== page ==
In a Word: Of Parables and Parole

You might not connect the Gospels with the opportunity to leave prison, but ‘parable’ and ‘parole’ are etymological kin.

A pair of handcuffs on a Bible
NoonVirachada / Shutterstock

Weekly Newsletter

The best of The Saturday Evening Post in your inbox!


Managing editor and logophile Andy Hollandbeck reveals the sometimes surprising roots of common English words and phrases. Remember: Etymology tells us where a word comes from, but not what it means today.

A child’s moral upbringing can often include the telling of parables, fictional stories that illustrate life lessons and help children understand right and wrong. Unfortunately, some who don’t take those lessons to heart can later find themselves in legal trouble and on parole. Parable and parole might even be viewed as opposite sides of the same coin, and so it is etymologically as well: both words trace back to the same root.

The Greek parabole, meaning “comparison, juxtaposition,” is formed from the combination of para- “beside” and a form of ballein “to throw.” (Ballein is also the source of the English ballistics, the science of the motion of projectiles in flight.) Parabole literally means “to throw beside,” but even in ancient Greek times, the word took a more metaphorical meaning based on the idea of throwing one thing beside another for comparison.

Parabole became parabola in Latin. (How this word became the name of a geometric curve is another story entirely.) The Gospels are full of stories that are seemingly about one thing but that tell you about another. By the 4th century A.D., the Latin-speaking Church was calling these types of stories that convey truths through fictions parabola. This became the Old French parable, entered English as parabol in the late 13th century, and became parable in the 14th century.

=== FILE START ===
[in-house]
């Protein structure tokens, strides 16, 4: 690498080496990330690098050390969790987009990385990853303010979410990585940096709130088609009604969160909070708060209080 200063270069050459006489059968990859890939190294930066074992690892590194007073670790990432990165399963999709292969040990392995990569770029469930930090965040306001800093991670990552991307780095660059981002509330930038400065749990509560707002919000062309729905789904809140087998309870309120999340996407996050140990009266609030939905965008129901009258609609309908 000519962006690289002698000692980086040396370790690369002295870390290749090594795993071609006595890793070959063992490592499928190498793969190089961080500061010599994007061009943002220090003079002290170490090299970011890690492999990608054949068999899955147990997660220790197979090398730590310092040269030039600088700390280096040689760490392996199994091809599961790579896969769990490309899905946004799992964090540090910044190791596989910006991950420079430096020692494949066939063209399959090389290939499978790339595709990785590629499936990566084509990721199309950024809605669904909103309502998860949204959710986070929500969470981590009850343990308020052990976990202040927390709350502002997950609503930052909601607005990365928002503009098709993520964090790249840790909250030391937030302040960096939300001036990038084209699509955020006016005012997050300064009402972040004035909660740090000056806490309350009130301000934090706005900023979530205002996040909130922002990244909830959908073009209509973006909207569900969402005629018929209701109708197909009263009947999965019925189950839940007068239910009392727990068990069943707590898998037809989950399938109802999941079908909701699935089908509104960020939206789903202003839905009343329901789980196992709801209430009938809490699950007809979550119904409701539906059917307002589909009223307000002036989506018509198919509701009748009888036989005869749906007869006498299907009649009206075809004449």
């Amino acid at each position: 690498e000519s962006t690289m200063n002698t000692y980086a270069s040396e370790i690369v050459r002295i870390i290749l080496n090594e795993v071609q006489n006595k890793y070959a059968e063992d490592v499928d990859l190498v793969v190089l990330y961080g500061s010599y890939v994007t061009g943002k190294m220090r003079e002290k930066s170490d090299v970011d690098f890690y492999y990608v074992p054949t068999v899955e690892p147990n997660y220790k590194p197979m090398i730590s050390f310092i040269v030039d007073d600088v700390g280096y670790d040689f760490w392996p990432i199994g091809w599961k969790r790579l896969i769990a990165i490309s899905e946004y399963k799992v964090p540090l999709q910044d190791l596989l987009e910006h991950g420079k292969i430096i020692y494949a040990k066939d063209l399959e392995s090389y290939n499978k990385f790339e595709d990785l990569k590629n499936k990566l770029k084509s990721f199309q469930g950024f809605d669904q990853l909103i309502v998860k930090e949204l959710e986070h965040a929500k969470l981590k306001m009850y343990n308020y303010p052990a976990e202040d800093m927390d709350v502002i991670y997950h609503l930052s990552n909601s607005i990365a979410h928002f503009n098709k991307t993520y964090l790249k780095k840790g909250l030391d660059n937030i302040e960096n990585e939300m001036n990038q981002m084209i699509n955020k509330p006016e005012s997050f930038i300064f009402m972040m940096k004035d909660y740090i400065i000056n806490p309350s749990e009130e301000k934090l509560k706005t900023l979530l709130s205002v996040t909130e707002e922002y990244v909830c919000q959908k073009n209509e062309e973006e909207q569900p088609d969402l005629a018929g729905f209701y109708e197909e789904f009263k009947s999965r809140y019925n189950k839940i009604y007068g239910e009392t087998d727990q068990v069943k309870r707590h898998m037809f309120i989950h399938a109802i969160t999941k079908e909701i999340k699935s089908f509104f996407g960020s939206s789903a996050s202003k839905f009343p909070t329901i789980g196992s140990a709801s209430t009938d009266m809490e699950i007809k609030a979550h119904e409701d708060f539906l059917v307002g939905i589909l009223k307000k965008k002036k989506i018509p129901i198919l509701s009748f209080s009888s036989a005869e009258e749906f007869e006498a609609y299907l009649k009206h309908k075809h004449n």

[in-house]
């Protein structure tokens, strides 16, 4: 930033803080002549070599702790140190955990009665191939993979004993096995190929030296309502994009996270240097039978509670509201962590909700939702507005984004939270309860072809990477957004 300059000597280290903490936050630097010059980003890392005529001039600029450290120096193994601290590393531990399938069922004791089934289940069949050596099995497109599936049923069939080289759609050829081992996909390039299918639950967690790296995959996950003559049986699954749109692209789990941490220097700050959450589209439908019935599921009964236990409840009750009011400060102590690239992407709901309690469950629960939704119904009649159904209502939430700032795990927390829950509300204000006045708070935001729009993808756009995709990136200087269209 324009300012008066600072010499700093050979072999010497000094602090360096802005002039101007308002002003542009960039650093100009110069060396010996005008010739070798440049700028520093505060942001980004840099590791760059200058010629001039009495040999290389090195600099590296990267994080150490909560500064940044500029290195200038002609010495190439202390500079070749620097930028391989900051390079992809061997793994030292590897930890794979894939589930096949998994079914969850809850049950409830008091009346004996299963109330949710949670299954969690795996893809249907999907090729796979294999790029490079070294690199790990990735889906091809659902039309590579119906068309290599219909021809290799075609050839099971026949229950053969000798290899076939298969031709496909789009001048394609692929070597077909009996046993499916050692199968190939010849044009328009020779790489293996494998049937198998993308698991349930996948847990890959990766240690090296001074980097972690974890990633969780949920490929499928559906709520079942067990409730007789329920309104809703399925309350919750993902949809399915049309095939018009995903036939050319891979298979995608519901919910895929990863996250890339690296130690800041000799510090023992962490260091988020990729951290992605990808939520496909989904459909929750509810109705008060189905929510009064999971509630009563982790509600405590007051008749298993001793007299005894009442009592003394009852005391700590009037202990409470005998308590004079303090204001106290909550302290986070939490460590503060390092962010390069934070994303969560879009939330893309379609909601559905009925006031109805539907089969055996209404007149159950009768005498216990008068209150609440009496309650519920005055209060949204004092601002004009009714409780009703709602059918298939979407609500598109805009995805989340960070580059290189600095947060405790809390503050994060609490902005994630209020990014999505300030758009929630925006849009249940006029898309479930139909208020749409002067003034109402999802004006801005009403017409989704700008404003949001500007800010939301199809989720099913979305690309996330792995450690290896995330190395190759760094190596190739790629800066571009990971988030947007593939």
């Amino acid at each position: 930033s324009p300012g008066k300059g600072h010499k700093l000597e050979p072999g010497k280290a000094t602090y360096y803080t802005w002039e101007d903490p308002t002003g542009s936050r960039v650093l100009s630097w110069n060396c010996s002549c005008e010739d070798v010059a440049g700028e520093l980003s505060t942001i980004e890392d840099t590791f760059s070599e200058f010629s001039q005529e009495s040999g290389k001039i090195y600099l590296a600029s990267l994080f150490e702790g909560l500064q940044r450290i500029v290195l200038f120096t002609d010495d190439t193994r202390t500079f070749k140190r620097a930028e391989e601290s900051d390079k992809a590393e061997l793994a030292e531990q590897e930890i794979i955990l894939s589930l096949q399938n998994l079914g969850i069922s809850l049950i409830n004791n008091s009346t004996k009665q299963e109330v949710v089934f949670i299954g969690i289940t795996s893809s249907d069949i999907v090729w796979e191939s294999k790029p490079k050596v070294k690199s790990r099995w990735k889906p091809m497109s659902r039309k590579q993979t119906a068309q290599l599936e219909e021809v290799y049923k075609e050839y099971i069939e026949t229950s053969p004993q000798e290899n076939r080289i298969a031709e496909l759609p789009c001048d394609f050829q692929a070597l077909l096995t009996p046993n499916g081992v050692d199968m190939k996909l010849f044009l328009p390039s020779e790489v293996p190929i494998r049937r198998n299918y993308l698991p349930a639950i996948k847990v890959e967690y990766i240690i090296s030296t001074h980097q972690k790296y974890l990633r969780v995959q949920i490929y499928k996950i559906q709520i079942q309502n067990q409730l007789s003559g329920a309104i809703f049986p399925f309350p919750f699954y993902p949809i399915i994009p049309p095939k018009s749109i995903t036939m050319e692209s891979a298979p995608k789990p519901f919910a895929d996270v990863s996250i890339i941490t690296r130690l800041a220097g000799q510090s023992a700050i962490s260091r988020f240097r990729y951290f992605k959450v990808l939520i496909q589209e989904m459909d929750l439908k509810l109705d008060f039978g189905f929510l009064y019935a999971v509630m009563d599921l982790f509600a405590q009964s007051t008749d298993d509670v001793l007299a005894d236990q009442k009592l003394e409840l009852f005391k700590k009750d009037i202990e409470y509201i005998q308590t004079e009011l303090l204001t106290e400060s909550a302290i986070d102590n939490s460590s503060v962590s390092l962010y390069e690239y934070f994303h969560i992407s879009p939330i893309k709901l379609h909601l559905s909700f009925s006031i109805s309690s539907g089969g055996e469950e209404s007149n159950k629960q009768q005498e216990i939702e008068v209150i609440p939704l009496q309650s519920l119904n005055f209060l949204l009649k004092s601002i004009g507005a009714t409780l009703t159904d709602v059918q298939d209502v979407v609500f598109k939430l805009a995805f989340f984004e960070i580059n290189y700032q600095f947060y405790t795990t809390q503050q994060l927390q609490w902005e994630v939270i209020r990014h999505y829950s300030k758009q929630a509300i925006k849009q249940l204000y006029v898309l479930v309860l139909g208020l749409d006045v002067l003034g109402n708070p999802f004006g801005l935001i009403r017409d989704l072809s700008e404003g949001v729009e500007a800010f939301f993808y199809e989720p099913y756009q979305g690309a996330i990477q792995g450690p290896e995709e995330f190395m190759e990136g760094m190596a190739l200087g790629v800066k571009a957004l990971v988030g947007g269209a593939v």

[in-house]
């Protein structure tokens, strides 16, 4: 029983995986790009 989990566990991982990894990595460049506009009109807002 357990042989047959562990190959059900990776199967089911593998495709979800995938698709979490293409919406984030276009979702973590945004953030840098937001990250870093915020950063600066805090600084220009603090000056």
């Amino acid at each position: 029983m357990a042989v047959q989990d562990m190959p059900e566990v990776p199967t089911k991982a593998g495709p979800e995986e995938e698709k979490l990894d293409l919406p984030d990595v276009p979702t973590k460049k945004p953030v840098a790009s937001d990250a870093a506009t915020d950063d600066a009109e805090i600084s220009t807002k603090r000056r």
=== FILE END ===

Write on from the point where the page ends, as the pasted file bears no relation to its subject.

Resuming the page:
However, the largely illiterate laity didn’t learn the parables of the Gospels by reading them; they were lessons given by the clergy in speeches. Parabola (something closer to paraula in Vulgar Latin) took on a broader meaning of “speech” and then just “word.” Further linguistic evolution led this to a number of places, including to the Old French parler “to talk” and the English words parlor and parliament.

And, of course, to parole, an old French word meaning “word, formal promise.” The military term parole d’honneur “word of honor” was a promise made by a prisoner of war not to flee or to take up arms in exchange for being granted a certain amount of liberty. When the shortened parole entered English in the 17th century, it was with this specific military meaning. Over time, its use expanded into civilian law enforcement into the parole of today, which none of us hope to ever have to deal with.

Featured image: NoonVirachada / Shutterstock

Become a Saturday Evening Post member and enjoy unlimited access. Subscribe now



Your email address will not be published. Required fields are marked *